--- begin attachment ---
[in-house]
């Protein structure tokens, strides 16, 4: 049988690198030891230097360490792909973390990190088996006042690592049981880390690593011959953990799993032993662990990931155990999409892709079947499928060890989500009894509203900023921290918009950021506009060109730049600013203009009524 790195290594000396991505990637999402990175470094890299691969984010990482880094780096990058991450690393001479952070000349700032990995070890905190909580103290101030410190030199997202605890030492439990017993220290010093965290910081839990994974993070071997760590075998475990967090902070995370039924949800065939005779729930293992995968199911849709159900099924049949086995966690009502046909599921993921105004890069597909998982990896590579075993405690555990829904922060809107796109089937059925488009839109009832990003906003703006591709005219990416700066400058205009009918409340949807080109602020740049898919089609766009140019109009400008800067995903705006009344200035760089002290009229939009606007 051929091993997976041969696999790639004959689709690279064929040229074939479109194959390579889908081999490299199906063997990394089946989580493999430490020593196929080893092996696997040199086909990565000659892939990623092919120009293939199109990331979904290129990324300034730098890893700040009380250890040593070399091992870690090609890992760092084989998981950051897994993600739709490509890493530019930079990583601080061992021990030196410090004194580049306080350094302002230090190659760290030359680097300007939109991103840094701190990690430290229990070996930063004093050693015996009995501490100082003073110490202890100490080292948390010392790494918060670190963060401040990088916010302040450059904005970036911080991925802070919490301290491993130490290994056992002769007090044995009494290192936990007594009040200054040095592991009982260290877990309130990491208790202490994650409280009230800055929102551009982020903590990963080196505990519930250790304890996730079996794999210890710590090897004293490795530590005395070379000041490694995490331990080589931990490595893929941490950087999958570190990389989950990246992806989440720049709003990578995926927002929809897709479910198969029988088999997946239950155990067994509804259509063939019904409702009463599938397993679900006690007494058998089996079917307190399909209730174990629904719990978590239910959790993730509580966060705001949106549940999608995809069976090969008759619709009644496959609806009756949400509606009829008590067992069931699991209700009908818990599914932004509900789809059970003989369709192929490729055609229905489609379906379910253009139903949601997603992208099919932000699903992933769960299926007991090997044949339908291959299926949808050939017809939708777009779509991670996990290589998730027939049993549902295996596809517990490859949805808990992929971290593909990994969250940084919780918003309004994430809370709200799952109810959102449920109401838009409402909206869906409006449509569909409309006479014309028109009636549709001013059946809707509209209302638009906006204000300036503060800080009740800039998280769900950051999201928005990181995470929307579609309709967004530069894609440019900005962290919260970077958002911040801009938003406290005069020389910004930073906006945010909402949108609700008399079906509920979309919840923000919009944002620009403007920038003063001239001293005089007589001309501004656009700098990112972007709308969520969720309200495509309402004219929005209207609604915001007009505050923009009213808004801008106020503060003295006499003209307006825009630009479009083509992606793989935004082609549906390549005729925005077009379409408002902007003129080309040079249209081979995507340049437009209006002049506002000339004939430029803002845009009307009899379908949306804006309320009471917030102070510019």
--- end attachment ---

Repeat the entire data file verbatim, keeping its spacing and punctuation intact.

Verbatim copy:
[in-house]
């Protein structure tokens, strides 16, 4: 049988690198030891230097360490792909973390990190088996006042690592049981880390690593011959953990799993032993662990990931155990999409892709079947499928060890989500009894509203900023921290918009950021506009060109730049600013203009009524 790195290594000396991505990637999402990175470094890299691969984010990482880094780096990058991450690393001479952070000349700032990995070890905190909580103290101030410190030199997202605890030492439990017993220290010093965290910081839990994974993070071997760590075998475990967090902070995370039924949800065939005779729930293992995968199911849709159900099924049949086995966690009502046909599921993921105004890069597909998982990896590579075993405690555990829904922060809107796109089937059925488009839109009832990003906003703006591709005219990416700066400058205009009918409340949807080109602020740049898919089609766009140019109009400008800067995903705006009344200035760089002290009229939009606007 051929091993997976041969696999790639004959689709690279064929040229074939479109194959390579889908081999490299199906063997990394089946989580493999430490020593196929080893092996696997040199086909990565000659892939990623092919120009293939199109990331979904290129990324300034730098890893700040009380250890040593070399091992870690090609890992760092084989998981950051897994993600739709490509890493530019930079990583601080061992021990030196410090004194580049306080350094302002230090190659760290030359680097300007939109991103840094701190990690430290229990070996930063004093050693015996009995501490100082003073110490202890100490080292948390010392790494918060670190963060401040990088916010302040450059904005970036911080991925802070919490301290491993130490290994056992002769007090044995009494290192936990007594009040200054040095592991009982260290877990309130990491208790202490994650409280009230800055929102551009982020903590990963080196505990519930250790304890996730079996794999210890710590090897004293490795530590005395070379000041490694995490331990080589931990490595893929941490950087999958570190990389989950990246992806989440720049709003990578995926927002929809897709479910198969029988088999997946239950155990067994509804259509063939019904409702009463599938397993679900006690007494058998089996079917307190399909209730174990629904719990978590239910959790993730509580966060705001949106549940999608995809069976090969008759619709009644496959609806009756949400509606009829008590067992069931699991209700009908818990599914932004509900789809059970003989369709192929490729055609229905489609379906379910253009139903949601997603992208099919932000699903992933769960299926007991090997044949339908291959299926949808050939017809939708777009779509991670996990290589998730027939049993549902295996596809517990490859949805808990992929971290593909990994969250940084919780918003309004994430809370709200799952109810959102449920109401838009409402909206869906409006449509569909409309006479014309028109009636549709001013059946809707509209209302638009906006204000300036503060800080009740800039998280769900950051999201928005990181995470929307579609309709967004530069894609440019900005962290919260970077958002911040801009938003406290005069020389910004930073906006945010909402949108609700008399079906509920979309919840923000919009944002620009403007920038003063001239001293005089007589001309501004656009700098990112972007709308969520969720309200495509309402004219929005209207609604915001007009505050923009009213808004801008106020503060003295006499003209307006825009630009479009083509992606793989935004082609549906390549005729925005077009379409408002902007003129080309040079249209081979995507340049437009209006002049506002000339004939430029803002845009009307009899379908949306804006309320009471917030102070510019």